The Hopeless Radical, a poem

A fearful night,

and a burned bridge freshly smolders.

Such is the life of a hopeless radical.

Less sexy than a hopeless romantic,

but more useful than a hopeless idealist.

Two are ideal hands of the state,

whose hands when pressed against us

create our struggle.

Our struggle,

Our political struggle.

The hopeless radical knows

that identity is not solidarity,

and logic cannot fixate on rhetoric.

The pressing hands,

They ignite and explode gaslights

To burn and humiliate us.

This is the life of the hopeless radical,

Of the unbowed optimist.

The state, the struggle,

The hands against us,

And our rhetorical traditions.

This is our life,

The life of the unbowed,

of the unbroken,

of the hopeless radical.

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Lies and Slander, A poem

“The poor deserve it!”

Lies and slander.

“The left hates…”

Lies and slander.

“The police protect and serve.”

Lies and slander.

“Your standard of living will only go up.”

More lies, more slander.

“Love is all you need.”

More lies, more slander.

“This is land of the free.”

The biggest lie, the biggest slander.

Elizabeth Warren’s Mistake In 2016

I acknowledge that in 2016 I came very intensely after Elizabeth Warren. Like many of Bernie’s 2016 supporters I was hurt by her endorsement of Hillary Clinton. I think Warren has since almost made up for the error by coming forward with genuinely radical and necessary policy platforms in her presidential campaign, policies that remind us that she was once a people’s hero in the fight against Wall Street and can be once again.

Her plan to cancel student debt is as pivotal as Bernie’s Medicare for All or prisoner voting rights platforms. Her open challenges to Joe Biden on his ties to the credit card companies is commendable and so is the work she has put into protecting consumers for this entire decade. She deserves credit where credit is due.

With all of that said, I am still a little bitter about what happened in 2016. I realize it is somewhat trivial to complain about what could or should have been, but damn it I am genuinely convicned that if she had not played the 2016 primary as cautiously as she had we would not have a Trump presidency.

Here is what I mean, because Warren waited to endorse whoever won the nomination instead of endorsing Bernie from the beginning of his candidacy she hurt his campaign, a campaign that would have easily defeated Trump in the general election. Yes, I am still a “Bernie would have won,” kind of person and truth be told I probably always will be.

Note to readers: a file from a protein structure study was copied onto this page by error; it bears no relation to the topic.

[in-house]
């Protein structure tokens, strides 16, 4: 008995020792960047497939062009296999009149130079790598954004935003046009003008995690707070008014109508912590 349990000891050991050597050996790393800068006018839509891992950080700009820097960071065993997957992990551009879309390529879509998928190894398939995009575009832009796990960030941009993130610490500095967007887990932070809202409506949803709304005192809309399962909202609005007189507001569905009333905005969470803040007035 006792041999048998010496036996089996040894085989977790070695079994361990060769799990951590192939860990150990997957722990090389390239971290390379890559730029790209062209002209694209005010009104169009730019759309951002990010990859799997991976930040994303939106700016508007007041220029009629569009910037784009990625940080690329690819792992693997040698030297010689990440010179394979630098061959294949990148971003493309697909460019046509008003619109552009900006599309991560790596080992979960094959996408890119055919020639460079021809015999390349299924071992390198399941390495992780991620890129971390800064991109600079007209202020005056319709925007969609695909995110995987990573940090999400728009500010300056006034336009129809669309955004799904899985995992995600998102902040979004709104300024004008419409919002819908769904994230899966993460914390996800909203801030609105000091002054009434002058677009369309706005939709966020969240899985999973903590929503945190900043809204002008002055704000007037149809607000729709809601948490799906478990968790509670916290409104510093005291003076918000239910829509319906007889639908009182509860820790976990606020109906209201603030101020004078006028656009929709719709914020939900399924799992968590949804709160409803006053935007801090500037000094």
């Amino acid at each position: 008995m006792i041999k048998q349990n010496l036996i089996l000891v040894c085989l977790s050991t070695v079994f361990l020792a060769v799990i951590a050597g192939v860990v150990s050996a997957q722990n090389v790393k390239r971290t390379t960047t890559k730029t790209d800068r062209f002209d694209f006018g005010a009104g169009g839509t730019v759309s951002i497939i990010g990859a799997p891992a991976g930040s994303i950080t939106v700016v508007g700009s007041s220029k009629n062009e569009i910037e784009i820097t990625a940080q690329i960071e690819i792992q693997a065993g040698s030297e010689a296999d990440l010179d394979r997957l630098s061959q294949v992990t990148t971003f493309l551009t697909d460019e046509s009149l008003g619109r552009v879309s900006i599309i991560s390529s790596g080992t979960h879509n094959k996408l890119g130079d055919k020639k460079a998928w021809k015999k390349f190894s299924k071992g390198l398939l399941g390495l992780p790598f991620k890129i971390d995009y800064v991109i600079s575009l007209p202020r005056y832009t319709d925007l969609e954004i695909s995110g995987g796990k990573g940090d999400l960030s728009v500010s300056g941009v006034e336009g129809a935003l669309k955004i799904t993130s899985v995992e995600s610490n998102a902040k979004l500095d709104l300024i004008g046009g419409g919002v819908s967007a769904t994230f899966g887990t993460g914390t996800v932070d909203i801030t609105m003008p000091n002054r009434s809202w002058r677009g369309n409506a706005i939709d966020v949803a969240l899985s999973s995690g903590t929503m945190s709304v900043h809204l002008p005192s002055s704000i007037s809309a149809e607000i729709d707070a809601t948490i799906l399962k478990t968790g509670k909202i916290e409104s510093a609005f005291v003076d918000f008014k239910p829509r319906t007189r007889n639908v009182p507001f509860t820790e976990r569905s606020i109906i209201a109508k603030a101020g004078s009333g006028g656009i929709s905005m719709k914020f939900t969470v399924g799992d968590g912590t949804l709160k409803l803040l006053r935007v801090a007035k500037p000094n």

It is understandable why she waited to endorse the definite front runner instead of taking a stand early on. At the time it made sense as the politically cautious move to stand for a united Democratic party against Trump. However that caution came at a price. It hurt Bernie’s ability to develop the klout needed to counter harmful talking points spewed by the Hillary people.

When Warren endorsed Clinton she went from being a darling of the Occupy alumni to another mouth piece for neoliberals, at least in the eyes of Bernie supporters who also supported her. One of the reasons that Bernie, and Warren for that matter, have stayed so popular is that several of us who came out of the Occupy movement remember them as the only public servants to demonstrate admiration and respect for the movement and its sentiments.

So Warren did not only hurt Bernie by endorsing Hillary late in the election, she hurt herself. By endorsing Clinton and by endorsing her as close to the end of the primary as she did, she synonymized her name and platform with the vomit inducing identity politics of Hillary’s campaign. Instead of having her working class values and background tied to Bernie’s pro working class platform, she attached her identity as a woman to Clinton and by doing so she helped enable the “only sexists vote for Bernie” talking point of Hillary supporters, a talking point which erases and hurts all of the non male supporters of Bernie.